I think scoring people's cakes is more likely to de-motivate people, especially the lowest scoring. And if you think they won't compare scores with each other, I think you're kidding yourself. And then the ones who score highest might be likely to do a wrose job, because they don't want to stand out from the rest. It really depends whether the reward is more valuable than fitting in with their work mates.
Kids love star charts - adults tend to feel like they're being treated like children. Plus, as people have already said above, some won't want to wear an apron, some don't drink coffee, or never get to Starbucks. Certificates are just more paper that I have to deal with. I'm already drowning under bits of paper at home.
I think quiet encouragement of individuals is a better way to motivate. Mention to each what they already do well. Praise their efforts for a while - a week or two? Tell them something about themselves that makes your job easier - could be that they're always on time, or they're fast with some technique, or that they're consistent with something, or that they do particularly neat writing, or can smooth icing especially well.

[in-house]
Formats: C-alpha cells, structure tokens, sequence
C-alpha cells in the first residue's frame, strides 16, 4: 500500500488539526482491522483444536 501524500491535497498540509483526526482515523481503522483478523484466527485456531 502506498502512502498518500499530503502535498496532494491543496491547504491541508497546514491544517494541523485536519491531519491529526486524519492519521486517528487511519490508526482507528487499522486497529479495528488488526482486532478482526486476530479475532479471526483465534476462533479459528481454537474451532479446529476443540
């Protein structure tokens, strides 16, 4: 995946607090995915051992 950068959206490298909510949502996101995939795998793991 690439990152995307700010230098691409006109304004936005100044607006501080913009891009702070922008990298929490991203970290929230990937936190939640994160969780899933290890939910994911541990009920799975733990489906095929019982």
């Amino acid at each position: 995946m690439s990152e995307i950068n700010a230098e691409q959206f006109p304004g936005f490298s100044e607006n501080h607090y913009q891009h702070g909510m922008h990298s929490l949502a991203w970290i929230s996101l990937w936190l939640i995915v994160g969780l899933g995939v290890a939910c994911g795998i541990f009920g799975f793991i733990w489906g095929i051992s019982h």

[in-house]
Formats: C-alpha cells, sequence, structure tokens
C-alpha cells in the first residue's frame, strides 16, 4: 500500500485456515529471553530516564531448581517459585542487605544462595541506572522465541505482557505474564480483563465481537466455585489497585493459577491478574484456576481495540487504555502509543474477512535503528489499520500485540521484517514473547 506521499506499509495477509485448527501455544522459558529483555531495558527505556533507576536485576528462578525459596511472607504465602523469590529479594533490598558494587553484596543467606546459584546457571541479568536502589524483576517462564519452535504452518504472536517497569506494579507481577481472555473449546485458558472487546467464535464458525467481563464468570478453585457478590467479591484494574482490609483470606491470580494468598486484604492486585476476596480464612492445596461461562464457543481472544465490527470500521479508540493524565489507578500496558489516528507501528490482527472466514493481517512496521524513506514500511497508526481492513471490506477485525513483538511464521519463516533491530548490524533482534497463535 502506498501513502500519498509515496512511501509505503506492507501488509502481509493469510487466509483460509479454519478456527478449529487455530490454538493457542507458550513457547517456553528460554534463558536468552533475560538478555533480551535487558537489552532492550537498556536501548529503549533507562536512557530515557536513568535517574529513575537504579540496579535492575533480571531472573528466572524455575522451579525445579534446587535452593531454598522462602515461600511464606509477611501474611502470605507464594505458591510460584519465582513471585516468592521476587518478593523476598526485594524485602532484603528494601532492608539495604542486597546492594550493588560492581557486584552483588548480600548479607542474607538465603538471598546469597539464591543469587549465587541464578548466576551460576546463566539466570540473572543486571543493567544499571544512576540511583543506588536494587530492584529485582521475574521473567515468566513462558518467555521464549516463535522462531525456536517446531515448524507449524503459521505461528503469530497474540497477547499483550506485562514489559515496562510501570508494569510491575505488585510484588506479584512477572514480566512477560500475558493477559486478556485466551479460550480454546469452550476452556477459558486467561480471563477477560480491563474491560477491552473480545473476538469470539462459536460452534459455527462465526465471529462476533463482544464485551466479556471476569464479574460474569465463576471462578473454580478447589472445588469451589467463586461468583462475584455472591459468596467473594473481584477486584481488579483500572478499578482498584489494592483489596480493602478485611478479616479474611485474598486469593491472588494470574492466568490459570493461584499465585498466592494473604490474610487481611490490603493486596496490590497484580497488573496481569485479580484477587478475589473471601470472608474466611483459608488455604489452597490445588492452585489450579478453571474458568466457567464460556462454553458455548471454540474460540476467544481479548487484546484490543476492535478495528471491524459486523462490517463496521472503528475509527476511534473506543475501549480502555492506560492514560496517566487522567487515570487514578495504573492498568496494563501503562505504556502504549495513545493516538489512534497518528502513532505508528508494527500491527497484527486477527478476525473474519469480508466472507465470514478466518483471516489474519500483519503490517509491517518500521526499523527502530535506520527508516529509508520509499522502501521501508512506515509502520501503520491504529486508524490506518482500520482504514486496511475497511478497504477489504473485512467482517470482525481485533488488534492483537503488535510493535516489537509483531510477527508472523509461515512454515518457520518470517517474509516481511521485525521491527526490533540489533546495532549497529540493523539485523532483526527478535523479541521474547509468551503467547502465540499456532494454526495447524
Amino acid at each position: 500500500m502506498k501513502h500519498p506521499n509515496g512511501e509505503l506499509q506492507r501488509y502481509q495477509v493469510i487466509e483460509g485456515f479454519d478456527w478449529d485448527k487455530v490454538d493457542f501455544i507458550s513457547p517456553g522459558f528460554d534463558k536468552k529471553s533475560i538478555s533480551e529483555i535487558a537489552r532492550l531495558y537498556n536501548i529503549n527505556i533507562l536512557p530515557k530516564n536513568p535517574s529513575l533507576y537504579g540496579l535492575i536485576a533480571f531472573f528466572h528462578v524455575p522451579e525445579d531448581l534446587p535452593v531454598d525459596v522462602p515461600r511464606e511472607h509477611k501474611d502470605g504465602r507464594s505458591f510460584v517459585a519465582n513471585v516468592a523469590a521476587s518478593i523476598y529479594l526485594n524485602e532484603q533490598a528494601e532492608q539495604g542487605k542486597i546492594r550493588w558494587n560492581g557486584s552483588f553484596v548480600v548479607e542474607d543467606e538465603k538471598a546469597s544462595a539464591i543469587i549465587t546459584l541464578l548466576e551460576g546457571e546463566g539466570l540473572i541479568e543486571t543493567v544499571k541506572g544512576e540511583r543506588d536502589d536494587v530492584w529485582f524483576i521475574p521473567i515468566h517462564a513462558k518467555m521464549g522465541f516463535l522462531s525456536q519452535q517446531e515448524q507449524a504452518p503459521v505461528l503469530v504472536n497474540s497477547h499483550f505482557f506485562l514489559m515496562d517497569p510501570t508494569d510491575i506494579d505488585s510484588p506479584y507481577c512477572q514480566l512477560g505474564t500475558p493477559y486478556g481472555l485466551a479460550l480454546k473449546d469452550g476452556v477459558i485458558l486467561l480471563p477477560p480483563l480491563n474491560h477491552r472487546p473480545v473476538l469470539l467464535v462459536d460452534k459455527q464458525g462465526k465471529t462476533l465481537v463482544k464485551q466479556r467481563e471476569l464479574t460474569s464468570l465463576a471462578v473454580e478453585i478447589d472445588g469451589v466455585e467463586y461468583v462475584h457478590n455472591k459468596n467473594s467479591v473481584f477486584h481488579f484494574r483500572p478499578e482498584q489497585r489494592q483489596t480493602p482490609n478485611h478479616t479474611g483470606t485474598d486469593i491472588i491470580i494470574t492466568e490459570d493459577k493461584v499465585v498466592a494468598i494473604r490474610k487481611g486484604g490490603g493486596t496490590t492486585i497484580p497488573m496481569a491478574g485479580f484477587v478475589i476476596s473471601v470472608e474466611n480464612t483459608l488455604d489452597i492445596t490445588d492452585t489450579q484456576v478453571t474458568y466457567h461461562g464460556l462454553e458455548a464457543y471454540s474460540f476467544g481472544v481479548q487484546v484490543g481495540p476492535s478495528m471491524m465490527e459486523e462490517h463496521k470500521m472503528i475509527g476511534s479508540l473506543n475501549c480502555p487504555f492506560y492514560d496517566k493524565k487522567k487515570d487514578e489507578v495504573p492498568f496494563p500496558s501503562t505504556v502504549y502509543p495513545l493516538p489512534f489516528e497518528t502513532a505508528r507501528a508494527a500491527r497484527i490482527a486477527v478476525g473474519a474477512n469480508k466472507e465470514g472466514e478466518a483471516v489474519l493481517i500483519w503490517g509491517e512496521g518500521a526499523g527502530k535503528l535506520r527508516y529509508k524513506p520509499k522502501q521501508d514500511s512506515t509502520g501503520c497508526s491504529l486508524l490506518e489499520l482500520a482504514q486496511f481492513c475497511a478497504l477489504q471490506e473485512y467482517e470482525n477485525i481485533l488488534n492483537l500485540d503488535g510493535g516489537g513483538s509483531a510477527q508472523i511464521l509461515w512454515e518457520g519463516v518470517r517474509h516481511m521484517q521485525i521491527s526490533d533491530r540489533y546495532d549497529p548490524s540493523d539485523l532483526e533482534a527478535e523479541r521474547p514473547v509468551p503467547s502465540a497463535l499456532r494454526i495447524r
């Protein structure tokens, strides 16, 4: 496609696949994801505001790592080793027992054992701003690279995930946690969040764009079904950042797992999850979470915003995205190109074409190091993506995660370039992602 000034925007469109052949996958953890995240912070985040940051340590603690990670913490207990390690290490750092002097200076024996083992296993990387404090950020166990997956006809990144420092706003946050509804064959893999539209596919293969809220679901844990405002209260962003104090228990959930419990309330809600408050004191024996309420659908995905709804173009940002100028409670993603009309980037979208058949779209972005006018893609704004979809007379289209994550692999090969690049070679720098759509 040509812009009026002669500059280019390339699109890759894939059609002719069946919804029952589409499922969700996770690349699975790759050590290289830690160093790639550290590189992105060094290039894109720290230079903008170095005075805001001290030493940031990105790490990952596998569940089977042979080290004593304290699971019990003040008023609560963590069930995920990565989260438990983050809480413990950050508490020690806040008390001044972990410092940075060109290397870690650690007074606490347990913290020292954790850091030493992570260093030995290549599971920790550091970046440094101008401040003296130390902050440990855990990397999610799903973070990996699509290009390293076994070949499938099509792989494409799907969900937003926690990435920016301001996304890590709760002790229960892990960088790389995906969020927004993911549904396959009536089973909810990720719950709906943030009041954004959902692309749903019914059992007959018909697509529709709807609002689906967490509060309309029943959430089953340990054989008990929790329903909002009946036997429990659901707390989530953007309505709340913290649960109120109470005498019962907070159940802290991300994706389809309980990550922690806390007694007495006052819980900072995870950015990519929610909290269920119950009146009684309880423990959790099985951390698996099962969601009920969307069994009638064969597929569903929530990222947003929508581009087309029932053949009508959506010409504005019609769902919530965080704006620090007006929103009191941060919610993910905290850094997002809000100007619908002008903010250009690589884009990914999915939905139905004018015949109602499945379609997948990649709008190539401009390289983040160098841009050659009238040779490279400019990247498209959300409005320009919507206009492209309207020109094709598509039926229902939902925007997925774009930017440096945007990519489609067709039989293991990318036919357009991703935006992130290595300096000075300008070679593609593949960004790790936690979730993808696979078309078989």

You don't have to go overboard. You're just trying to establish that the worker is a valuable member of your team. Making them feel like they're helpng you personally by doing things well. I get that finding something might be more difficult for some workers, but find something. If there's nothing they do well, maybe your store has a performance counselling procedure.
Then continue with the praising, and start saying, 'Hey, can I show you how to do X? I love how smooth your icing is - if you just do X,Y and Z, your piping would make the whole thing look better.' And then praise any improvements you see in that worker in that area. Pass on any praise customers give. Praise your workers to your customers within hearing of the worker. "This cake was done by Mary Sue - she's our roses expert - she did a great job on your cake!"
The idea is that people like to know that what they do is valued by someone. That they're helping somehow. Obviously they know that the cakes go to people for their birthdays. But if they're picked up in a box by someone looking for the cheapest cake they can find within 20 miles of their house who doesn't even look at it, the motivation of seeing a customer thrilled with the unique and beautiful cake that custom designers get is lost. So they need to know that you, as their boss, is appreciating what they do.
Long term, that kind of thing works better than a $5 coffee voucher.